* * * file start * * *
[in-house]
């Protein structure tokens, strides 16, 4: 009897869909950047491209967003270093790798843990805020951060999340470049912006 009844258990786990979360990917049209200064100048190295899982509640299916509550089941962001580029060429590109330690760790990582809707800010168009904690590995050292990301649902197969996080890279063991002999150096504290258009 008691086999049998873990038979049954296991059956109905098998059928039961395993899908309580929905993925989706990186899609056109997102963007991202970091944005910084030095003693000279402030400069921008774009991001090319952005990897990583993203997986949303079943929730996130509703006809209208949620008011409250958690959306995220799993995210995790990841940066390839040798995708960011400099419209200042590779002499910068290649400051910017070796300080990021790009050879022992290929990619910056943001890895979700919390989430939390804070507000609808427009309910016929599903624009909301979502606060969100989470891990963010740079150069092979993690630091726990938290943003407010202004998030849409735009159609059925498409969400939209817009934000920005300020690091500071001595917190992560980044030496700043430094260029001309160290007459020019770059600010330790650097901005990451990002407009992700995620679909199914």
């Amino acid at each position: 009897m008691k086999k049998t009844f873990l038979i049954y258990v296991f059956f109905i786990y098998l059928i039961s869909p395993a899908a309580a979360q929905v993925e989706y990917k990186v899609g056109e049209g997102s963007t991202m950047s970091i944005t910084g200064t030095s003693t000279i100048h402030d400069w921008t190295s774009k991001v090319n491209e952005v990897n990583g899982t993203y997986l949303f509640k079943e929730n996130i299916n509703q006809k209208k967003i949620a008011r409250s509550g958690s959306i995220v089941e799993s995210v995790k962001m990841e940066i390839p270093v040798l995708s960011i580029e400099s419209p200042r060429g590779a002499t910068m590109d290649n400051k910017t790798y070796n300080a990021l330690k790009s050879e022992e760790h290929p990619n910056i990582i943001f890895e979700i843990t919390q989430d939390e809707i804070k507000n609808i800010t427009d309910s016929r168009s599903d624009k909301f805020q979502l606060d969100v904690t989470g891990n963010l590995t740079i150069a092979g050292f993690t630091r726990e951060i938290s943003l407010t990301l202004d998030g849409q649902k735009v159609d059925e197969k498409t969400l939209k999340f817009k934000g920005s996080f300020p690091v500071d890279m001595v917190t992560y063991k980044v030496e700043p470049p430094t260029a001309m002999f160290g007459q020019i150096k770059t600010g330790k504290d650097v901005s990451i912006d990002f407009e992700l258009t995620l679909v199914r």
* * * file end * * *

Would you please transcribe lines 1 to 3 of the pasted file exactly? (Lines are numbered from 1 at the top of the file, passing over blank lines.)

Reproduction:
[in-house]
């Protein structure tokens, strides 16, 4: 009897869909950047491209967003270093790798843990805020951060999340470049912006 009844258990786990979360990917049209200064100048190295899982509640299916509550089941962001580029060429590109330690760790990582809707800010168009904690590995050292990301649902197969996080890279063991002999150096504290258009 008691086999049998873990038979049954296991059956109905098998059928039961395993899908309580929905993925989706990186899609056109997102963007991202970091944005910084030095003693000279402030400069921008774009991001090319952005990897990583993203997986949303079943929730996130509703006809209208949620008011409250958690959306995220799993995210995790990841940066390839040798995708960011400099419209200042590779002499910068290649400051910017070796300080990021790009050879022992290929990619910056943001890895979700919390989430939390804070507000609808427009309910016929599903624009909301979502606060969100989470891990963010740079150069092979993690630091726990938290943003407010202004998030849409735009159609059925498409969400939209817009934000920005300020690091500071001595917190992560980044030496700043430094260029001309160290007459020019770059600010330790650097901005990451990002407009992700995620679909199914």
């Amino acid at each position: 009897m008691k086999k049998t009844f873990l038979i049954y258990v296991f059956f109905i786990y098998l059928i039961s869909p395993a899908a309580a979360q929905v993925e989706y990917k990186v899609g056109e049209g997102s963007t991202m950047s970091i944005t910084g200064t030095s003693t000279i100048h402030d400069w921008t190295s774009k991001v090319n491209e952005v990897n990583g899982t993203y997986l949303f509640k079943e929730n996130i299916n509703q006809k209208k967003i949620a008011r409250s509550g958690s959306i995220v089941e799993s995210v995790k962001m990841e940066i390839p270093v040798l995708s960011i580029e400099s419209p200042r060429g590779a002499t910068m590109d290649n400051k910017t790798y070796n300080a990021l330690k790009s050879e022992e760790h290929p990619n910056i990582i943001f890895e979700i843990t919390q989430d939390e809707i804070k507000n609808i800010t427009d309910s016929r168009s599903d624009k909301f805020q979502l606060d969100v904690t989470g891990n963010l590995t740079i150069a092979g050292f993690t630091r726990e951060i938290s943003l407010t990301l202004d998030g849409q649902k735009v159609d059925e197969k498409t969400l939209k999340f817009k934000g920005s996080f300020p690091v500071d890279m001595v917190t992560y063991k980044v030496e700043p470049p430094t260029a001309m002999f160290g007459q020019i150096k770059t600010g330790k504290d650097v901005s990451i912006d990002f407009e992700l258009t995620l679909v199914r």